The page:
The Day After Tragedy

If you have a keepsake edition of a newspaper chronicling the mayhem of the September 11th attacks in New York, Pennsylvania, and Washington DC, it is most likely a paper dated “September 12th.” The newspaper that came out on September 11th was about daily life as if nothing was wrong. It probably talked about Major League baseball, the latest movies, or the president’s approval ratings. No one expected that day to fall apart like it did.

Throughout that Tuesday, we watched in horror as the planes hit the towers, the people flung themselves from the upper stories, and finally the towers fell. That evening there were long lines at the gas pump. The next day, however, we had to go back to our lives. We had to try to understand what had happened and how our lives were to be lived from that day forward. We had to try to re-prioritize what was important to us. We had to try to imagine what the future would look like. The day after tragedy was an important day.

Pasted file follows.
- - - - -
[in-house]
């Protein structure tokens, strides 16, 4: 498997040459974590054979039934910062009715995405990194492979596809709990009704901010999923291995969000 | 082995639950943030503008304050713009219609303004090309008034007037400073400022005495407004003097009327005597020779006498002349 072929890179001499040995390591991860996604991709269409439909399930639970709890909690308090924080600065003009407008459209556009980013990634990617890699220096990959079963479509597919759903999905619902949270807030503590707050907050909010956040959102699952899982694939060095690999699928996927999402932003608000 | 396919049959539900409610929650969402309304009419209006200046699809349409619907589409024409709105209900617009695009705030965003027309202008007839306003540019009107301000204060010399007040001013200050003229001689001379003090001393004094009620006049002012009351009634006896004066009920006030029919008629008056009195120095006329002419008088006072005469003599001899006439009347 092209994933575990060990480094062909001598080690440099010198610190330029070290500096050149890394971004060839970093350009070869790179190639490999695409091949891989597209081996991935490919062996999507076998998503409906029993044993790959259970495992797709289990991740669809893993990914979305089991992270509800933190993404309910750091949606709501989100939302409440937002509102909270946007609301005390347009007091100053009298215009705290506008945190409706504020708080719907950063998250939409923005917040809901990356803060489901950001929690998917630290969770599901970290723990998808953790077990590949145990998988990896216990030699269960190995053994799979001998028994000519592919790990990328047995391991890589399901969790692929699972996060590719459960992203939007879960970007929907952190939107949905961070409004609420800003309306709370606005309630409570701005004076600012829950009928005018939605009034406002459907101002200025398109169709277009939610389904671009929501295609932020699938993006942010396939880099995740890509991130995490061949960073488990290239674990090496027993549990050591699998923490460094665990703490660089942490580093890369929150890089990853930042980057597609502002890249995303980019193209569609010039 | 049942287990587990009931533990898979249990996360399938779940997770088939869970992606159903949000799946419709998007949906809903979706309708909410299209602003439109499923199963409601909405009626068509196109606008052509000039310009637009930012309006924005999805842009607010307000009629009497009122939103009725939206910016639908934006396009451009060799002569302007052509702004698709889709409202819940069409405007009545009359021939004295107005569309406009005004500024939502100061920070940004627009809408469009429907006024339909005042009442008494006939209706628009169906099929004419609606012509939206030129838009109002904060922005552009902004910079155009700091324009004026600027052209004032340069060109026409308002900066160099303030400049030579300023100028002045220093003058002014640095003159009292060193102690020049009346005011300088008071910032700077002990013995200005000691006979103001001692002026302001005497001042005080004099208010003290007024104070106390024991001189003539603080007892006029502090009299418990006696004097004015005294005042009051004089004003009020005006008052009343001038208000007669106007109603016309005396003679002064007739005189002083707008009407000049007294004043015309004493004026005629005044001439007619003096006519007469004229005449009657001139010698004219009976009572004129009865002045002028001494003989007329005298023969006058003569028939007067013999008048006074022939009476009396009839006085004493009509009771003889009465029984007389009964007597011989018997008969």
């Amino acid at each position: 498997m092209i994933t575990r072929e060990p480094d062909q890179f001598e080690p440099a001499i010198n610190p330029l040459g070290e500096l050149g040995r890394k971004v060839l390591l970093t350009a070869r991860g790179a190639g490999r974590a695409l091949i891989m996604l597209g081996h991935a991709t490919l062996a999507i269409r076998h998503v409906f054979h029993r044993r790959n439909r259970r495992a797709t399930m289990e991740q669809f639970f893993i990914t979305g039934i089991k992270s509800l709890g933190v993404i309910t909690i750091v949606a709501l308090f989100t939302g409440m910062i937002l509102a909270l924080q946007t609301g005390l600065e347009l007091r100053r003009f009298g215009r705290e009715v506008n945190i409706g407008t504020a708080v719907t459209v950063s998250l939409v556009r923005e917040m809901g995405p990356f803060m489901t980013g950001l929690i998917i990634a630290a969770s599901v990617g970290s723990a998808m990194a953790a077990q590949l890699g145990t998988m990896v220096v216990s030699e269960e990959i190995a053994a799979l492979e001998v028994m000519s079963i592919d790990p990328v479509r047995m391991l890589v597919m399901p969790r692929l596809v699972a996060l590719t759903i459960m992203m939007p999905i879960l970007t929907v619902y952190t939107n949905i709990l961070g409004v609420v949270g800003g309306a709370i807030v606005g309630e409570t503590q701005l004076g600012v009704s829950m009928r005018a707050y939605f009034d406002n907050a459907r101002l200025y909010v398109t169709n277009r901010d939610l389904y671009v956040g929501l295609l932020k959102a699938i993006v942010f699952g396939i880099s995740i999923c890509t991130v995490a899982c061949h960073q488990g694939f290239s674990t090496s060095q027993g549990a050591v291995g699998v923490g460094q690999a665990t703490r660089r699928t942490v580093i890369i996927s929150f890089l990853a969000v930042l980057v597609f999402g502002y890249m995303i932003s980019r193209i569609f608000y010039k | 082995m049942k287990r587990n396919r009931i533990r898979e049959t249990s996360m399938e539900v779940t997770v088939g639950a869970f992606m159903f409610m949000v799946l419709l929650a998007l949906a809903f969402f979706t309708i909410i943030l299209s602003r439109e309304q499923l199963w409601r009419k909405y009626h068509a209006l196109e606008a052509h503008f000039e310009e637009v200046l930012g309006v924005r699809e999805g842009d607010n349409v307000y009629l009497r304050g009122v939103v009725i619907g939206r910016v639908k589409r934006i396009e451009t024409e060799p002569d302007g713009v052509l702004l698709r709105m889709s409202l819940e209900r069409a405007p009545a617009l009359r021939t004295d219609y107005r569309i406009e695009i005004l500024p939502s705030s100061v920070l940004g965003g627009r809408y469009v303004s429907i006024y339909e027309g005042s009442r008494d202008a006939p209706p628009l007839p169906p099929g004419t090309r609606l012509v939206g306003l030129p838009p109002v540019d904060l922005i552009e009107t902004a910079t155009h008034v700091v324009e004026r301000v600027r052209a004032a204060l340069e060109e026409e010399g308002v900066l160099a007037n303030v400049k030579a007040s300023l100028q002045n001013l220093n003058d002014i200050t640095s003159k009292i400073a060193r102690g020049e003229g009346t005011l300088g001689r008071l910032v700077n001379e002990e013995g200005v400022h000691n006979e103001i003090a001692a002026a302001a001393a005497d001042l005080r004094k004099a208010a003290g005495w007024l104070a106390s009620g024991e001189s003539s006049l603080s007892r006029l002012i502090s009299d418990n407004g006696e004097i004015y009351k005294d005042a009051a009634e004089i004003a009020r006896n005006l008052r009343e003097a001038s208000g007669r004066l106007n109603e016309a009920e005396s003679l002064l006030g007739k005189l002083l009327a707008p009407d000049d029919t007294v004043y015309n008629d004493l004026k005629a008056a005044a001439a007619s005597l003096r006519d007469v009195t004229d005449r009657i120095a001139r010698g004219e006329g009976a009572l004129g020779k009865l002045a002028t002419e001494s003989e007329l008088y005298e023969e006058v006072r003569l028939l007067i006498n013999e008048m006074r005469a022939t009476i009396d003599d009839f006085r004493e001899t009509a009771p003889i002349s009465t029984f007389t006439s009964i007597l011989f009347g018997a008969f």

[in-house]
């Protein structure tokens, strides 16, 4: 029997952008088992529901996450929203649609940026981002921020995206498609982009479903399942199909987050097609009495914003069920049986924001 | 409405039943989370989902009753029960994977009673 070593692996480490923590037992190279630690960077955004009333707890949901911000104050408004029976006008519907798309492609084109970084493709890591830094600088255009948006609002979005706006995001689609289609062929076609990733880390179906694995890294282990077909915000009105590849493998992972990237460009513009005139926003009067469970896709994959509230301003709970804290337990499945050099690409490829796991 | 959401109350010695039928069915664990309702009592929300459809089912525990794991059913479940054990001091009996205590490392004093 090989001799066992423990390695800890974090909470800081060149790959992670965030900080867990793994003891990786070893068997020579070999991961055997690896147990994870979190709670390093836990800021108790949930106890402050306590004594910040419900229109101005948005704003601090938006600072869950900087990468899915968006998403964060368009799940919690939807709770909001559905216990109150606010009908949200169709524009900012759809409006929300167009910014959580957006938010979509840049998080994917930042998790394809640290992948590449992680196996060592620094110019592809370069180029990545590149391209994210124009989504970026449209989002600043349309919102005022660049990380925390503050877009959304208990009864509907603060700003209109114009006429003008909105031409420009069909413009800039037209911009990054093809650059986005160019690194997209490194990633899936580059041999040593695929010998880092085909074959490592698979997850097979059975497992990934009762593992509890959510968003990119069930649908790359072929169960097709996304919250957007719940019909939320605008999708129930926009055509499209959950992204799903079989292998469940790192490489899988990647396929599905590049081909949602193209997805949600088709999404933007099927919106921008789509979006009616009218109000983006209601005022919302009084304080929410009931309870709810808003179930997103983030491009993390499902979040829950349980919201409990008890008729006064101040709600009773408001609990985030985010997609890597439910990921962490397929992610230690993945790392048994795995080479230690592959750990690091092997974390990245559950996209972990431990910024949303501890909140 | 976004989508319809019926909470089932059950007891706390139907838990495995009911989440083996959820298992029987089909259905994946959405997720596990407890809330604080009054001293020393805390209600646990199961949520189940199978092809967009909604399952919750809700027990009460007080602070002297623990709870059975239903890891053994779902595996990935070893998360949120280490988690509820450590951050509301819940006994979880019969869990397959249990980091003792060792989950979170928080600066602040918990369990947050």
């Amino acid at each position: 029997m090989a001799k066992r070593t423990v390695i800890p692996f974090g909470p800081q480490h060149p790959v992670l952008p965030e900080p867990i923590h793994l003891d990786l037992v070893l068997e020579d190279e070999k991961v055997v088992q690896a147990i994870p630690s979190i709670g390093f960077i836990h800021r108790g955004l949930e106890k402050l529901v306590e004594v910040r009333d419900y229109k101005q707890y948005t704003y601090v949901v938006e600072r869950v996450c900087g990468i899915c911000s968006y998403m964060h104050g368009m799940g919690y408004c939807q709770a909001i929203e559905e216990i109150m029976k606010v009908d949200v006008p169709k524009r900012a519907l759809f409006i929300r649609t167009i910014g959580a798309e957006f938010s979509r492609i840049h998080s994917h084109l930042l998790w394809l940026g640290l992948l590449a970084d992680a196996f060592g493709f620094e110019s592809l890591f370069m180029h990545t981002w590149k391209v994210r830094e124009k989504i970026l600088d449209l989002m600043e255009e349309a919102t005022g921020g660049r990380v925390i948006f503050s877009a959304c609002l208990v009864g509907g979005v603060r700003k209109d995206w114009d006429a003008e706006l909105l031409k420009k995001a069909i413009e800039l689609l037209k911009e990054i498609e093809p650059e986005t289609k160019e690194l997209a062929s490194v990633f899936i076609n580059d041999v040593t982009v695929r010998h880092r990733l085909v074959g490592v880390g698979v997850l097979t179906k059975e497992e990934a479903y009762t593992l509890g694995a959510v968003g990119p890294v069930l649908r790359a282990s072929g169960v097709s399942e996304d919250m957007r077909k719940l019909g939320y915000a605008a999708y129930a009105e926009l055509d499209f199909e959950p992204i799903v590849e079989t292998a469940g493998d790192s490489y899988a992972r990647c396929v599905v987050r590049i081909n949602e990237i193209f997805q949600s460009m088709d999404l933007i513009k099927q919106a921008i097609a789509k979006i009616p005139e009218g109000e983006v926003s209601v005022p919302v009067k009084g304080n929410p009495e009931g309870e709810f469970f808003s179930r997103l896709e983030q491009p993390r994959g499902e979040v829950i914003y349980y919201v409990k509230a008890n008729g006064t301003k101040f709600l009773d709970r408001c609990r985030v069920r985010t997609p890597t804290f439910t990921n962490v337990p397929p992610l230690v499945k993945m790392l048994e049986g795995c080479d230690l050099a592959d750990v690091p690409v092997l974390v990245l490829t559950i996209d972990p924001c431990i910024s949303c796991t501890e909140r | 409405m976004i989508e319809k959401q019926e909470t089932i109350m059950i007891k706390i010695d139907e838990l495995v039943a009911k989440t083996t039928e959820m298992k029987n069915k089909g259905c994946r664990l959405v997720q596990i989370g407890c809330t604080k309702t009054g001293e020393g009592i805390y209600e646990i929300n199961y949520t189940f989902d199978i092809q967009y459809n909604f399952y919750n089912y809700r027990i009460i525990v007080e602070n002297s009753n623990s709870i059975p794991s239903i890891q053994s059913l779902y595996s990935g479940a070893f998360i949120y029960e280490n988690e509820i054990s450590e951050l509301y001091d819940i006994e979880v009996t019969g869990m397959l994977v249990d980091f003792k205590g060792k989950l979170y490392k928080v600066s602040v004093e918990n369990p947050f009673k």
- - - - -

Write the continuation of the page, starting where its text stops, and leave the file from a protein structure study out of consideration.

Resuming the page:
Now, here we are ten years after the day after. We’ve moved on with our lives. Personally, ten years ago I was a college student dating the woman who is now my wife and mother of my four children. Many things have changed, but what happened then still affects my life today. What should be our attitude toward September 11th? We ought to remember.

Psalms 143:5 says “I remember the days of old; I meditate on all thy works; I muse on the work of thy hands.” There are many unanswered questions that may always be unanswered. But it is good for us to not only remember the tragedies, but the good things God has done in our lives. We need to remember that a day filled with horror and calamity is not the last day for us; we need to move on and remember that we are in God’s hands.